The group next visited the Gardens at Bragaw in the Mountain View neighborhood of Anchorage. Since 2010, this garden has evolved with different partners, first the Anchorage Community Land Trust and then the Municipality of Anchorage, and it has blossomed into a beautiful and inviting community asset. The gardens are a tangible representation of revitalization of one of the city’s lowestincome and most diverse neighborhoods. The garden is decorated with vibrant signs, many created by local students and artists, that brighten the whole area and welcome everyone. The garden supports the refugee resettlement process and connects the community in important ways. Its success has inspired the development of another urban farm and farmers market nearby.

Figure 11 – A view from the northwest corner of the 3rd

The final destination of the tour was back downtown to 3rd

Avenue Anchorage Urban Farm Project site. Photo credit: Northbound Ventures

Avenue, between Inga and Eagle Streets, which is the proposed location of the Anchorage Urban Farm Project.

Formerly federal land and the site of the Alaska Native Medical Hospital, the 15-acre lot has been vacant since

the 1990s. The Heritage Land Bank manages the property on behalf of the municipality and is overseeing a

strategic stakeholder engagement process that the Local Foods, Local Places workshop was timed to inform.

The Alaska Department of Transportation owns a right of way to the property, which could pose complications

for long term use, but hopeful parties, like the Alaska Food Policy Council, are pushing ahead to redevelop and

reactivate the site.

While the property is technically in the Downtown District, the adjacent districts of Fairview, Mountain View, and South Addition have a high concentration of makeshift homeless camps, agency food pantries, meal centers, and shelters for the homeless and at-risk youth. Only about half of the property is level land, with the remainder sloping off to the three sides not bordered by 3rd Avenue. The property’s reputation suffers from misunderstanding about potential contamination. The lot was labeled a LUST site (“leaking underground storage tank”) in 1992 by the Alaska Department of Environmental Conservation, but according to their site report, it was cleaned up in 1993. The underground storage tank was characterized in 1997, before the demolition of the medical center, and the closure was approved. There is a contaminated site across the street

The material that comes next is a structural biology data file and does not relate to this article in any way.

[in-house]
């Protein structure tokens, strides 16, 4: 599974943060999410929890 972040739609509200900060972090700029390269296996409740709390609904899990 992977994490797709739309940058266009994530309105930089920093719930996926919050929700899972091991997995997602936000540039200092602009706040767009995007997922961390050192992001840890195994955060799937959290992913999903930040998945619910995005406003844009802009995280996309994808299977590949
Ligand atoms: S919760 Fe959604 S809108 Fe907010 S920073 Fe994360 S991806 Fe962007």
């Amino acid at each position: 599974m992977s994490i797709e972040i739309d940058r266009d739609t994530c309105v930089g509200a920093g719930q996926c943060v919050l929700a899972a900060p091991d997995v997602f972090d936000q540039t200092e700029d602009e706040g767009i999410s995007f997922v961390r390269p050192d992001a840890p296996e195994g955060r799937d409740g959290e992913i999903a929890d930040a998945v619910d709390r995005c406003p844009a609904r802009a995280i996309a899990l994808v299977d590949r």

at the location of a former dry cleaners. The Alaska Department of Environmental Conservation performed a characterization of the site in 2010 and found that tetrachloroethylene (PERC) exceeded safe levels in the groundwater and soil and was present in nearby residences from vapor intrusion. The characterization also found a groundwater plume moving into the former medical center site which exceeded EPA maximum contaminant levels. It is anticipated that the Municipality will be identifying the former dry cleaning site as a top priority for EPA brownfield contamination cleanup funding. The potential contamination issues are viewed as an opportunity to seek funds for land remediation, to educate citizens about the need to do site assessments before growing food on previously used land and how to adjust growing methods to suit environmental realities, and to experiment with novel bioremediation techniques.2
Appendix C has many more photos and additional details of the community tour.
More than twenty residents and community stakeholders attended the first public session of the workshop on the evening of August 8th. Elizabeth Hodges, Co-Chair of the Alaska Food Policy Council and local point of contact, welcomed attendees and spoke about the history of the project and the steering committee’s objective in bringing the community together for this event. She focused on the opportunity to use urban

This I believe about my community…
…We’re engaged; culturally diverse; resilient; empowered; innovative; have so much
opportunity; are very interconnected; healthy food conscious; connected to the land; able to create better places for all people; optimistic; stubborn enough to stay here; changing and
transforming; forward thinking; creative; passionate; honest; made up of many good people; a story-telling bunch; resourceful
Figure 12 – One of the exercises used to capture the community’s vision and values is called This I Believe. Participants were asked to complete the statement “This I believe about my community...” Above are some of the words that came from this exercise that reflect the positive aspects that framed the workshops action planning sessions on day two.
2 Anchorage Local Foods, Local Places Application

This I believe about local food…
…It tastes better; builds community; builds cooperation and trust; creates jobs; makes us stronger; connects us; can be leveraged for
revitalization. It is everywhere; nutritious; easy to grow; diverse; healthier; in high demand; expensive; good for bringing families together; not accessible for low-income individuals. We need more. With more education we can all do it. Not everyone
knows about its benefits.
Figure 13 – The second visioning exercise was to complete the statement, “This I believe about local foods...” A sampling of responses is above.